globalhelpswap at the Cenotes
As we got to the small hole in the ground our guide said “here we are”. Karen and I looked around and thought he made a mistake. “Cenotes”? we asked. “Yes, we are here!” he replies. Okay then we thought. Maybe Cenotes can mean different things. We thought that they were large holes with water in them. This was definitely not a large hole and we could not see any water. As we peered down the hole, we noticed a long wooden ladder leading down. I took the plunge first being a gentleman and squire (I am, okay!) As I slowly descended and my eyes got accustomed to the light what I saw took my breath away.
A pool of the most incredible blue water glowing right below me. As I reached the bottom and looked up, I noticed a larger hole letting in sunlight. There were branches reaching right down to the pool of water, as if wanting to be part of the action.
Surely places like this don’t really exist? They are just made up images for big budget movies. Dear reader, I can confirm that they do exist and amazingly we had this place to ourselves for 30mins! Talking of movies, check out our video below to get a small idea what our day was like.
Cenotes are sacred to the Mayan people. They believe that cenotes are one of the ways to the afterlife. In the Cenote at Chichen Itza they discovered precious artefacts and human remains that were offered as sacrifice to please the gods.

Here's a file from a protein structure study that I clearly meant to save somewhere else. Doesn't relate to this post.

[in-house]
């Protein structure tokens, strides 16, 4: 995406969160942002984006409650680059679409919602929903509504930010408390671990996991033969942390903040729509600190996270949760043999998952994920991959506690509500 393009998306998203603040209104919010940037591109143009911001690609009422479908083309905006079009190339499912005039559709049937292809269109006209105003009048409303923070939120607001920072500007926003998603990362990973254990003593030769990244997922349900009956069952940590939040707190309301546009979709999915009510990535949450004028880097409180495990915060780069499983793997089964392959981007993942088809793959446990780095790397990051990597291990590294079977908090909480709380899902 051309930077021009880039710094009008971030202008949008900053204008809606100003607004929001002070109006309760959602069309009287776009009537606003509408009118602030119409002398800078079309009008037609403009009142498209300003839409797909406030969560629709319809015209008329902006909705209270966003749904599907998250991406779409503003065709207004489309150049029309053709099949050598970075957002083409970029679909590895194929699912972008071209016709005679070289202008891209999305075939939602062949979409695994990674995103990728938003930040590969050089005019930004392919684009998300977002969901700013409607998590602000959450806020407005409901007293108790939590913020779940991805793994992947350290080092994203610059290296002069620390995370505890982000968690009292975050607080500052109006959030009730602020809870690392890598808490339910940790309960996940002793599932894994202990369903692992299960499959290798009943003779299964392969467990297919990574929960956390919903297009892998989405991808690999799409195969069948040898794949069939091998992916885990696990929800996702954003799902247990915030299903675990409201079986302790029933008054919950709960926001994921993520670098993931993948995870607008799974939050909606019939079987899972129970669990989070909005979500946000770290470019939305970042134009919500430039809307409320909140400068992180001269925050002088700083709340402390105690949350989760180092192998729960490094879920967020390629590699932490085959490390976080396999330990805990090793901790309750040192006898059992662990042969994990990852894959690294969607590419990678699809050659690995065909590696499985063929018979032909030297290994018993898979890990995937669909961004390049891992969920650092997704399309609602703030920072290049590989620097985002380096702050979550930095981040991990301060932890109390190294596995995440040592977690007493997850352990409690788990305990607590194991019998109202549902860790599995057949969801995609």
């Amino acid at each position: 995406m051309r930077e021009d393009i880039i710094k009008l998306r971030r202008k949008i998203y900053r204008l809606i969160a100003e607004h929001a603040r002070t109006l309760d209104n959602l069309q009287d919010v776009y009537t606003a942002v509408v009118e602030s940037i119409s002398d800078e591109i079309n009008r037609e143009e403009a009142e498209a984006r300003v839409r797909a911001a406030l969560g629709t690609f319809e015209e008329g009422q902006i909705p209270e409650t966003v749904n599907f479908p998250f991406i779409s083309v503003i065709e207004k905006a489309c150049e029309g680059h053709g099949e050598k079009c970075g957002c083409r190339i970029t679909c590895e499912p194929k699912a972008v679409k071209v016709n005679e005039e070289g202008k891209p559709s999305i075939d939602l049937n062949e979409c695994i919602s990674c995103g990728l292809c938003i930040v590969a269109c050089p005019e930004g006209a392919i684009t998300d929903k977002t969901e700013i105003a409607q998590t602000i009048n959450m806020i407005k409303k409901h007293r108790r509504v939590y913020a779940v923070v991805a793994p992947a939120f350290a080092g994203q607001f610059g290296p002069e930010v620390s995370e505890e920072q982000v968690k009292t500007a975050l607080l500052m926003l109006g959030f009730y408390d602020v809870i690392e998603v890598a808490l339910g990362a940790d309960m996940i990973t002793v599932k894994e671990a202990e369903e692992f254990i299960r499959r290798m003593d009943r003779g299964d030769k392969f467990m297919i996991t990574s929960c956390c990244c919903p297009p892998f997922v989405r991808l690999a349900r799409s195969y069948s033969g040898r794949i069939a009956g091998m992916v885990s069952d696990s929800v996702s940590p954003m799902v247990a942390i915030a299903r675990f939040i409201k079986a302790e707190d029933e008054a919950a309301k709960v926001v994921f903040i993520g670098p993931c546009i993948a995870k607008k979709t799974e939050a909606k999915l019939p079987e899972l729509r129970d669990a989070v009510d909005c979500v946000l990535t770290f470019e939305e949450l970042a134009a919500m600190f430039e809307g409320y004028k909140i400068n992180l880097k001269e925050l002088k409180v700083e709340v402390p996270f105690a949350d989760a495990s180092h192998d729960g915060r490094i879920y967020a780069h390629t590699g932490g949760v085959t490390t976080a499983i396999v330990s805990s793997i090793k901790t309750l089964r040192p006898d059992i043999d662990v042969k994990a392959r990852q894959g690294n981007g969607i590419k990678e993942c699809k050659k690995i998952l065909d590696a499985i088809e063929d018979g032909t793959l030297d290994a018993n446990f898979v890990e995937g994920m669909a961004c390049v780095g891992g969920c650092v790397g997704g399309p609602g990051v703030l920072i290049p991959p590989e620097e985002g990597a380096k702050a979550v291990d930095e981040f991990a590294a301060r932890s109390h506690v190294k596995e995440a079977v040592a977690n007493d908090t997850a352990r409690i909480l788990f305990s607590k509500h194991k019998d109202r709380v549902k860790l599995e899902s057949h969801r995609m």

I don’t know if they are the gateway to the afterlife but swimming in them was certainly heavenly. It felt so adventurous to be swimming in this wild place. The water is crystal clear and fresh (at least in the Cenotes we went to) so you can drink whilst you swim. Every time I looked up, I was in awe of the beauty around me. It beats the crowded beaches of Europe that’s for sure.
There are cenotes all over the Yucatan peninsula. Some are busier than others. There is even a Cenote in a hotel! How is that for a hotel pool? It’s called Cenote Ik Kil and it is stunning but busy. I am glad we went to it but if you can, try to find some quieter cenotes as being alone in these wonderful places adds more magic to the experience.
As you can tell, we were more than happy to sink down the rabbit hole to experience these wonderful gifts from nature. If you are in the Yucatan area of Mexico we highly recommend you do too! Go on take the plunge.
1) Take a water proof camera to capture your special moments. We took the Gopro Hero 3.
2) Take the local bus from Merida to Cozuma. (25 pesos each) When you get there, a bike taxi (30 pesos for two people) will take you to the edge of the jungle where you can get a horse driven cart (200 pesos for up to five people) that will take you directly to the Cenotes.
3) If you are going in the afternoon to the Cenotes near Merida, take some lunch and water with you as there is not much to buy at the site.
4) If you are going to Ik Kil, try to get there before midday to beat the crowds.
Have you been to a Cenote? Can you recommend any special ones to our readers? Please leave a comment below.
tips for memorable and meaningful travel
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